TV Tuesday: Seinfeld

Available On: Hulu

Number of Seasons: 9

For this week’s TV Tuesday, I have chosen one of the most ingenious shows of all time:

“A Show About Nothing”

It might sound stupid; to be honest, it kind of is.

However, that’s the intangible that places Seinfeld in a league of its own. Seinfeld was a show that was groundbreakingly genius, while also groundbreakingly stupid for network television.

In some ways, it was quite typical of its time. It was an NBC sitcom about a group of friends in their late-twenties/early-thirties navigating adult life in 1990s New York, tackling dating, undesirable jobs, and daily rendezvous at the neighborhood coffee shop. Sound familiar? (Seinfeld came before Friends, but they both took on common adult sitcom themes of the 90s).

In other ways, it was a total curveball from the norms of television that had been established during the medium’s primitive decades. Larry David and Jerry Seinfeld, the show’s masterminds, used the show to break rules and shatter entertainment norms.

The show strays away from the typical idea of what a television show should be or even could be. The will/want of each character changes each episode, rarely carrying over. The characters barely show growth, actually showing more regression than anything. There are running jokes and recurring plotlines, but most of the episodes don’t need to be watched in sequential order to be understood. The show rarely builds up to anything and mostly focuses on things that you could experience without even watching TV, such as running errands or going to work. These elements might seem normal now, but they weren’t so much back then.

Seinfeld was a pretty bold idea, which is ironic considering how mundane the concept of the show is. Who would’ve thought that millions of people would come to love a show about the minutiae of daily life?

Jerry Seinfeld and Larry David did.

The show is centered around a fictionalized version of Jerry Seinfeld, seeing him as a stand-up comedian scraping his way through life and working his way up the ranks of show business. The show sees Jerry go through the minutiae of everyday life with his “best” friends- George, Kramer, and Elaine.

George Constanza (Jason Alexander) is Jerry’s best friend, as the two go back to junior high. As described by Elaine, he is a "short, stocky, slow-witted, bald man". While harsh, even George accepts that description isn’t too far from the truth. George is the often awkward and unlucky one of the group, getting himself into a sticky situation nearly every episode. His irritating parents, Frank and Estelle, make their way into many of the show’s funniest moments. However, seeing his parents together makes you realize why George is as weird and fucked up as he is.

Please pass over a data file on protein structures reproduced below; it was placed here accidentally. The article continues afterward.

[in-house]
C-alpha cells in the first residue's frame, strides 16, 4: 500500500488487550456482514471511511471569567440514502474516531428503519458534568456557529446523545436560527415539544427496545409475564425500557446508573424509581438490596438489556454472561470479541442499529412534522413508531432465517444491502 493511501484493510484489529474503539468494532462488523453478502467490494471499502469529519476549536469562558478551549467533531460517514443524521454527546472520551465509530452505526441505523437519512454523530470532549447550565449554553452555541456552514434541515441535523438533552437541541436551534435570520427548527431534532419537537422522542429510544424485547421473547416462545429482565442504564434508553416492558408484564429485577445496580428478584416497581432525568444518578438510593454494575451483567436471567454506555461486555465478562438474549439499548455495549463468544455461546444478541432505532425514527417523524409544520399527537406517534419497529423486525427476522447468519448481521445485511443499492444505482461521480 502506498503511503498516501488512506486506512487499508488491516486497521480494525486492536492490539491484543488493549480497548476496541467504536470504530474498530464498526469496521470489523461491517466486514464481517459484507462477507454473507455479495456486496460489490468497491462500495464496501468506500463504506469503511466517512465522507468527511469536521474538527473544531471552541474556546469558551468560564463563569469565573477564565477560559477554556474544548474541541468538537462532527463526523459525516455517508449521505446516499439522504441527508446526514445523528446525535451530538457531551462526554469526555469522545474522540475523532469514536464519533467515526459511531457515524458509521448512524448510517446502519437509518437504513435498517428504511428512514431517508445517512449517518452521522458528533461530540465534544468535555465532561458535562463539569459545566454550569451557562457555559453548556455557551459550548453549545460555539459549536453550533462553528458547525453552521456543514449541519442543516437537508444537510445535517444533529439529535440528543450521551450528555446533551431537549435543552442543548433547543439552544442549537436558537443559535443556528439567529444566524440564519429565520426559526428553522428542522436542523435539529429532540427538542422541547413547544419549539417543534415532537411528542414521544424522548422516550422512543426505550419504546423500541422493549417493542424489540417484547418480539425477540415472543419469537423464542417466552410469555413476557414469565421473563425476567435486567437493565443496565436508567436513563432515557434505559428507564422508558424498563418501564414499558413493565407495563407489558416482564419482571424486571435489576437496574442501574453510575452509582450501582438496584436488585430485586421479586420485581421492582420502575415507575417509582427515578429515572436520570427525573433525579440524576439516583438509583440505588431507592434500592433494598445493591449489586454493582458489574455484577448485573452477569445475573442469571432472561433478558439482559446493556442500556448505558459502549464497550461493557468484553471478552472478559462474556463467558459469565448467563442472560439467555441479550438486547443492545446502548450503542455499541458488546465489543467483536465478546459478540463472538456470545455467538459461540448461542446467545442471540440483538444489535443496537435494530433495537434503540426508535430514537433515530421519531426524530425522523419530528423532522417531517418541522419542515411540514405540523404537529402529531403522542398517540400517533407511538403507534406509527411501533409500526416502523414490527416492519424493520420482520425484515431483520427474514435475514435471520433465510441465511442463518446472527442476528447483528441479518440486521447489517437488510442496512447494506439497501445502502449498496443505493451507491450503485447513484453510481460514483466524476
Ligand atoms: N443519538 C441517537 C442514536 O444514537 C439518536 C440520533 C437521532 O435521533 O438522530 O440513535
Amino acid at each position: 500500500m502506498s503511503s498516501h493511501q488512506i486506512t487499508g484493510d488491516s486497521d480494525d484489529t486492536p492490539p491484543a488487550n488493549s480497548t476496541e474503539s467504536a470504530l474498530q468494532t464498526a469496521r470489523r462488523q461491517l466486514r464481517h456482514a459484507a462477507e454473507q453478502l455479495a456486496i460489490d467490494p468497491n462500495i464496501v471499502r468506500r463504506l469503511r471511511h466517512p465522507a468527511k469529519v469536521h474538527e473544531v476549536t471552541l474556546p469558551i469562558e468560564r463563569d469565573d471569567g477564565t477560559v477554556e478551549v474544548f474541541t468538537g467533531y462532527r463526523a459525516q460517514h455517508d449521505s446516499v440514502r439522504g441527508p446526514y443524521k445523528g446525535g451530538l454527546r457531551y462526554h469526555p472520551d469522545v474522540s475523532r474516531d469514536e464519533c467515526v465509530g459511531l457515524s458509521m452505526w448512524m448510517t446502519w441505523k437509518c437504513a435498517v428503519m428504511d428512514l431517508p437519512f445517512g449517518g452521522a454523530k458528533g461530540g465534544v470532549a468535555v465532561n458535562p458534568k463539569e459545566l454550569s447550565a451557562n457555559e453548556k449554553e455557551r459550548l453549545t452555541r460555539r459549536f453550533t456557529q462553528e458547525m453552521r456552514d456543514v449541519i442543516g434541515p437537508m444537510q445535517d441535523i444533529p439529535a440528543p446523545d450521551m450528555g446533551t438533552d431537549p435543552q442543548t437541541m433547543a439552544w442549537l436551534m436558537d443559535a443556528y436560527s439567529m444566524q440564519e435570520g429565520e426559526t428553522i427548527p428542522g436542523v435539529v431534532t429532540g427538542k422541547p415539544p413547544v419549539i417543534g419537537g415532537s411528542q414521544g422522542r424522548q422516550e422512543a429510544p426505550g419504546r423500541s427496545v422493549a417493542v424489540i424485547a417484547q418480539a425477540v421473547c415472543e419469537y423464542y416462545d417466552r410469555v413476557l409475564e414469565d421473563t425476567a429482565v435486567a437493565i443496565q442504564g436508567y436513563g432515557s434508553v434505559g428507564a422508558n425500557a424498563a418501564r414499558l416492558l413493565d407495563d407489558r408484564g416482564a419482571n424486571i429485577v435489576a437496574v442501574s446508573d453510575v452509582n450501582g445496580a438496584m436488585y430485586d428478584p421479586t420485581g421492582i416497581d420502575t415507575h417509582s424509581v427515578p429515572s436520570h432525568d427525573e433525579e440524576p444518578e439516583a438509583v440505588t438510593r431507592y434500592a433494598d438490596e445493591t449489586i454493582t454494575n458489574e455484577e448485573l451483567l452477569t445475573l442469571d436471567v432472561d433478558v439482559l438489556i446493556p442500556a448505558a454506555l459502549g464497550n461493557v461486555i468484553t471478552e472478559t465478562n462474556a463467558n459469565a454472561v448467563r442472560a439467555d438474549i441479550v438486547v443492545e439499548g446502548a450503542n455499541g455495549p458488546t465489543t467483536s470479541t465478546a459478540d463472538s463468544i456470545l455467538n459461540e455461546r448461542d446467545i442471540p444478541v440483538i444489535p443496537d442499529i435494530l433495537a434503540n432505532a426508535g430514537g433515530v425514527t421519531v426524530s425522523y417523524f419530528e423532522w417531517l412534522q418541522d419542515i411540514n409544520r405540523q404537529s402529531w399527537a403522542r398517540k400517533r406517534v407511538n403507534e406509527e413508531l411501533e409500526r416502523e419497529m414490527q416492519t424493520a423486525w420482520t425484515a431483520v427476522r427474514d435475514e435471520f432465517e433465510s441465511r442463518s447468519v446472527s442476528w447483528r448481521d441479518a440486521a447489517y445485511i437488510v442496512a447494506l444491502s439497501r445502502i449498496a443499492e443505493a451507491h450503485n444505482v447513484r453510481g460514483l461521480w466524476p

Across the hall from Jerry lives Cosmo Kramer (Michael Richards), the group’s eccentric wildcard character. He somehow manages to survive without a steady job or source of income, which is one of the show’s running jokes. He gets into many strange hobbies and pastimes; he attends a “fantasy baseball camp” and considers himself a connoisseur of fruit and cigars. He leaves behind a large impression wherever he goes, often stumbling into rooms and making random outbursts of noise. However, he often proves himself to be considerate and trustworthy despite his eccentric traits.

Elaine Benes (Julia Louis-Dreyfus) plays one of the show’s most crucial roles. She is the lone female lead character, providing balance and serving as the group’s leading voice of reason. She is intelligent and independent, working her way up through the corporate world with confidence. She is quirky and unafraid to defend herself; after all, she needs that skill being around the raunchy guys all the time. Elaine and Jerry once dated, but they are strictly friends throughout the duration of the show. Surprisingly, things are rarely awkward between them; they acknowledge that they are better off as friends than lovers.

In addition to the solid lead characters, Seinfeld has an equally rich cast of minor and recurring characters. Some of the most notable are Newman (Wayne Knight), Jerry’s parents (Barney Martin & Liz Sheridan), Jerry’s Uncle Leo (Len Lesser), Susan Ross (Heidi Swedberg), and a fictional depiction of George Steinbrenner, owner of the New York Yankees.


“The Parking Garage” (S: 3, E: 6)

“The Bubble Boy” (S: 4, E: 7)

“The Contest” (S: 4, E: 11)

“The Marine Biologist” (S: 5, E: 14)

“The Summer of George” (S: 8, E: 22)